A bridge has two primary functions: filtering and forwarding frames.
Filtering is the process of discarding a frame when a bridge detects that the frame does not need to travel any further. As the visual depicts, a frame traveling from the LAN adapter in Station C to the LAN adapter in Station B is seen by all LAN adapters attached to that LAN, including the LAN adapters in Station B and Port 2 of the bridge. When the bridge sees the frame and notes that it is intended for a station reached via Port 2, it has enough intelligence to know that Station B has already seen the frame. There is no need for the bridge to pass the frame to the next LAN, so the frame is filtered (i.e., not allowed to pass).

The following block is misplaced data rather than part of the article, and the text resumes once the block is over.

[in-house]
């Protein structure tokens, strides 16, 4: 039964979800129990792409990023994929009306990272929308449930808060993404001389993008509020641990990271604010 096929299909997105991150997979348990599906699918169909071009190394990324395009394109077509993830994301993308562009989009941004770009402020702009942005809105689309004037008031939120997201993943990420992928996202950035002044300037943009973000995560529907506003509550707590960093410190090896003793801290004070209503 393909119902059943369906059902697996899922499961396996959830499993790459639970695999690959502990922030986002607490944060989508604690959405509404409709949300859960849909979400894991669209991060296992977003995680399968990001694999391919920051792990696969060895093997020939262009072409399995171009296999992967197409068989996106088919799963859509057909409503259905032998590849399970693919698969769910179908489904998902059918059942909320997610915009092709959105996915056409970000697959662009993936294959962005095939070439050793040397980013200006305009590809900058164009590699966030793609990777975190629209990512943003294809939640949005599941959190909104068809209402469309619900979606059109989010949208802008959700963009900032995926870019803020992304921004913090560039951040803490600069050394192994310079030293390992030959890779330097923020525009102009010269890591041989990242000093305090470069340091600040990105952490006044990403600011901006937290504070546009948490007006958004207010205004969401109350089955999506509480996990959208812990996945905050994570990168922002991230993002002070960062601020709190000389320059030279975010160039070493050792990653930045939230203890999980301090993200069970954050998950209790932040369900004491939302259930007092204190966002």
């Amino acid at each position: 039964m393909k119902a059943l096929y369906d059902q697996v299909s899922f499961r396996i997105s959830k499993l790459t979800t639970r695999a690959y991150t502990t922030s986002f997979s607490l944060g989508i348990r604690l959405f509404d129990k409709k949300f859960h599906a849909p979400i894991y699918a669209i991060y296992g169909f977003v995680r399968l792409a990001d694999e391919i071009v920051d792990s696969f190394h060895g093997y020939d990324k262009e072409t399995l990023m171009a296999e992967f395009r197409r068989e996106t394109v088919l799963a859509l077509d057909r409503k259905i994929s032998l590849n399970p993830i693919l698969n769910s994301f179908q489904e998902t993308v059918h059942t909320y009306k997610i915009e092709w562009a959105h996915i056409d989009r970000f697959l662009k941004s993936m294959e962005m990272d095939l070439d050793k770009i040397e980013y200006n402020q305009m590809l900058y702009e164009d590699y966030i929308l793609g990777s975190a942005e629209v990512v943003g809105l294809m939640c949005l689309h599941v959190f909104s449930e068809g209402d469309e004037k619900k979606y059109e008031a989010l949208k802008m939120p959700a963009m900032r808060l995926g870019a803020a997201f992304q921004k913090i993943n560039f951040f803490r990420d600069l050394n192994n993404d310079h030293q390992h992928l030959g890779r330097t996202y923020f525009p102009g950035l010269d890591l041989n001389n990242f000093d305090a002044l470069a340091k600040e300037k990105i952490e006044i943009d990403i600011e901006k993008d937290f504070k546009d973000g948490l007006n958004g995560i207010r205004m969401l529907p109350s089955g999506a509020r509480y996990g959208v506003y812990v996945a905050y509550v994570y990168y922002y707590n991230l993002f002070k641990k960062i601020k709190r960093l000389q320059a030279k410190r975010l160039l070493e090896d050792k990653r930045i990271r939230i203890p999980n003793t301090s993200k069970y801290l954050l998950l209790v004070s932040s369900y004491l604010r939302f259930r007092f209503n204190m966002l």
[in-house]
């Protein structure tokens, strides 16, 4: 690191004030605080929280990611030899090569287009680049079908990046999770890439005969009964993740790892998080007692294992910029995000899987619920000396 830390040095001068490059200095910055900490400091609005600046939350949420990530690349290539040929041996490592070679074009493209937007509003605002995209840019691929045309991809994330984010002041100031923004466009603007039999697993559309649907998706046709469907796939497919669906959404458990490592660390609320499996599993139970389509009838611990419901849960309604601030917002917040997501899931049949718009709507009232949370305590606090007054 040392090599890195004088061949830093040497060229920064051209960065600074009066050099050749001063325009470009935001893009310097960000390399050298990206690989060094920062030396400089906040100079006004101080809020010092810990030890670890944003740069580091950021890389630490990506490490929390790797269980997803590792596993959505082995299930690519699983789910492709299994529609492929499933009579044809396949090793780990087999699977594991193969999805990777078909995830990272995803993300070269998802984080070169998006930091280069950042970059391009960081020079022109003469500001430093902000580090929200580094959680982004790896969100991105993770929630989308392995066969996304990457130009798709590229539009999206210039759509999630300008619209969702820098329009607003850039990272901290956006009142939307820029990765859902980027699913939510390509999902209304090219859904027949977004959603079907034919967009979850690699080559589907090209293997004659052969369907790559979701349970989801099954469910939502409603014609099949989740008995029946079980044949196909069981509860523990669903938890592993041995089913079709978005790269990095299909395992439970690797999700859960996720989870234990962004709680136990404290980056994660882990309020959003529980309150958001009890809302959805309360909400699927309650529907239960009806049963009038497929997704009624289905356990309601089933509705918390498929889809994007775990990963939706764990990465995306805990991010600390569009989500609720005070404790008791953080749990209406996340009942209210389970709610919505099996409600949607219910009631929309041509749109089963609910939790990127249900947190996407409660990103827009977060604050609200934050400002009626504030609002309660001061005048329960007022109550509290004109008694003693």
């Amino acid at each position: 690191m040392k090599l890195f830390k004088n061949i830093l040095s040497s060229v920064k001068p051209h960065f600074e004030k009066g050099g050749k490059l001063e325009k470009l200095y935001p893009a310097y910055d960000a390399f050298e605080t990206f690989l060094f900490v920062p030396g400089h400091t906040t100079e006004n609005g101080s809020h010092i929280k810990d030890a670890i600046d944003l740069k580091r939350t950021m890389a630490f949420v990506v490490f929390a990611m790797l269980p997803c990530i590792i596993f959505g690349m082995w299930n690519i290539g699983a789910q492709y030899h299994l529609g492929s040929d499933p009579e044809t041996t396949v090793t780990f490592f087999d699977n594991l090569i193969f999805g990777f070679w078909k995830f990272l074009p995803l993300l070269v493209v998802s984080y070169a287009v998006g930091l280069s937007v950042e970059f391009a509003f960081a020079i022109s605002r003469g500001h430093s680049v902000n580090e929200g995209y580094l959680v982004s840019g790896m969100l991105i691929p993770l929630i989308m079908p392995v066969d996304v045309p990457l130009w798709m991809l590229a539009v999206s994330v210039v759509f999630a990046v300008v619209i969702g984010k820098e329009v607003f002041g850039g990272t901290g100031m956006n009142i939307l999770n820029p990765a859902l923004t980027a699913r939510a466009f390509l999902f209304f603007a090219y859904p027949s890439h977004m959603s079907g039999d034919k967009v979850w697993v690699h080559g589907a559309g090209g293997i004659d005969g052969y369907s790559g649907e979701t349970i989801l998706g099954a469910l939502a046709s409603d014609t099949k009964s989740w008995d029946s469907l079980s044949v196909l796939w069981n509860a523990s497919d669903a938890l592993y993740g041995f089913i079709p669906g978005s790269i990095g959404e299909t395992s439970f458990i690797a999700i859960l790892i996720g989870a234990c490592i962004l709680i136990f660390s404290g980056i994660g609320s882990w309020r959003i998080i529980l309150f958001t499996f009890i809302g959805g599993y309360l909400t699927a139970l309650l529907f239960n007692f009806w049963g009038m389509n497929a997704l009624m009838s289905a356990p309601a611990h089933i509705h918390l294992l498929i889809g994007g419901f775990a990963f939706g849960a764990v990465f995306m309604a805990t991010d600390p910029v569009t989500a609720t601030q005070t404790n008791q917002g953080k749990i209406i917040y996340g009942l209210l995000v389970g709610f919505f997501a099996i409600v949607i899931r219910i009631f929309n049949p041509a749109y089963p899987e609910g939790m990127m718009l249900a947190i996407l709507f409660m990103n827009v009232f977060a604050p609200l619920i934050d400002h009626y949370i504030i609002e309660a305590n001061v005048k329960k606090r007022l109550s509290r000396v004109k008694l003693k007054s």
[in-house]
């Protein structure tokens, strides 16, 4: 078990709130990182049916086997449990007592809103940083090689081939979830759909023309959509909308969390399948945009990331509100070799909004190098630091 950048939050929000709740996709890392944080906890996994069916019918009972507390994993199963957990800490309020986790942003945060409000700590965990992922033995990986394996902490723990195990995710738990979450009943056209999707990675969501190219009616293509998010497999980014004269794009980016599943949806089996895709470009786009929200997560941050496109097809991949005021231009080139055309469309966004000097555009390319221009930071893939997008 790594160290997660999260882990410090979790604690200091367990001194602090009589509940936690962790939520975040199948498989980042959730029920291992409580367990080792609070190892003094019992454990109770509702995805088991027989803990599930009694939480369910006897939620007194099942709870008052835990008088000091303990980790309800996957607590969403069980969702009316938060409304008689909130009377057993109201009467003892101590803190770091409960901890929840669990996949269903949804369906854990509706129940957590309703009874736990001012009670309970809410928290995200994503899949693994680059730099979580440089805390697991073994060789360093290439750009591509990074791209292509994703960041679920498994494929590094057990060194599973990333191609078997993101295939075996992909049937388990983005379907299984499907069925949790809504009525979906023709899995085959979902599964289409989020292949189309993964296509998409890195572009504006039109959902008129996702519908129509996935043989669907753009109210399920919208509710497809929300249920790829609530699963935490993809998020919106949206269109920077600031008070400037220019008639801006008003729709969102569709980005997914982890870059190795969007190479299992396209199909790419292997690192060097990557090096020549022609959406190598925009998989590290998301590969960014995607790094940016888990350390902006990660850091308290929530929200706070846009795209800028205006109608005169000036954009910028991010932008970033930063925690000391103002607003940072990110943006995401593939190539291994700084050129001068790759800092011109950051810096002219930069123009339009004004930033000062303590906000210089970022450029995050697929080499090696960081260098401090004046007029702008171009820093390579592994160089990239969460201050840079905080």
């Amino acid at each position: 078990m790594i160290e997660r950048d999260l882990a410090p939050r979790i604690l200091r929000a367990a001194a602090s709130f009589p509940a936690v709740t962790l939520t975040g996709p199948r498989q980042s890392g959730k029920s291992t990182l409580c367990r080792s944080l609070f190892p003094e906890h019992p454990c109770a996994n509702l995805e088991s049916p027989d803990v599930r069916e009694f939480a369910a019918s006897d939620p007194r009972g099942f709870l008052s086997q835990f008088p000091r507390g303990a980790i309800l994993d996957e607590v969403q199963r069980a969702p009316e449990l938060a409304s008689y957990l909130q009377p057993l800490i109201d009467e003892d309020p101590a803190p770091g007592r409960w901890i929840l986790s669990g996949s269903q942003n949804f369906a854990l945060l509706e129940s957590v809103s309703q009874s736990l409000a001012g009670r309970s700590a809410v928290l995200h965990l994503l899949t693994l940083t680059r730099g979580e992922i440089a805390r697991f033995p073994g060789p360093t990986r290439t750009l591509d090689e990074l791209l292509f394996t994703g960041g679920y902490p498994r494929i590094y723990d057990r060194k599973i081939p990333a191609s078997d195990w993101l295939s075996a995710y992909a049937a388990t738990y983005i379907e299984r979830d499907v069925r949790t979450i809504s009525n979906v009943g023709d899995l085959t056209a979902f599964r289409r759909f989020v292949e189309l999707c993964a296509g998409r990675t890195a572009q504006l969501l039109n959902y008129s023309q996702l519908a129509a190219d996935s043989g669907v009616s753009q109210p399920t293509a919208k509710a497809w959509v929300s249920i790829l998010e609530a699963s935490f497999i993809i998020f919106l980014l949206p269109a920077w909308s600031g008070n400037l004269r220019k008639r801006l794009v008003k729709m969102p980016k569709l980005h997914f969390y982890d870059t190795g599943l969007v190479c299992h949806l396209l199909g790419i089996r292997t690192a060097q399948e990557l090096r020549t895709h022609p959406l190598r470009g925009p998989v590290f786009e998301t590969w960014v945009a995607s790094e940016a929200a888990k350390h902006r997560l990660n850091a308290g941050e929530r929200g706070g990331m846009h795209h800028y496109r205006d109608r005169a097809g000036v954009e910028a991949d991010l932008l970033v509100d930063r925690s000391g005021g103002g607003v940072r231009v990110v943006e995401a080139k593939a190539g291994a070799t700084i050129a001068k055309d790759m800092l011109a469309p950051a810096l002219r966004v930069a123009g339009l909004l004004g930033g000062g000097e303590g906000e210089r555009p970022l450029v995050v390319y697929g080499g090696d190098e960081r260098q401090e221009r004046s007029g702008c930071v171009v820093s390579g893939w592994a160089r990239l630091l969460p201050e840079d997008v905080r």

Forwarding is the process of copying a frame from one LAN to another. In the lower example on the visual, a frame traveling between the LAN adapter in Station C and the LAN adapter in Station A is seen by all the LAN adapters attached to the LAN on the right, including the one in Station B and Port 2 of the bridge. The LAN adapter in Station B ignores the frame because the destination address in the frame is not the local MAC address. The LAN adapter in the bridge takes a copy of the frame and passes it to the bridging software. The bridging software determines that the frame is to be forwarded via Port 1, then passes the frame to that LAN adapter. This LAN adapter waits for the LAN on the right to become available and then transmits the frame onto the LAN, where it is seen by Station A. How the bridge arrives at this decision depends on the type of bridge it is. All bridges perform this basic function.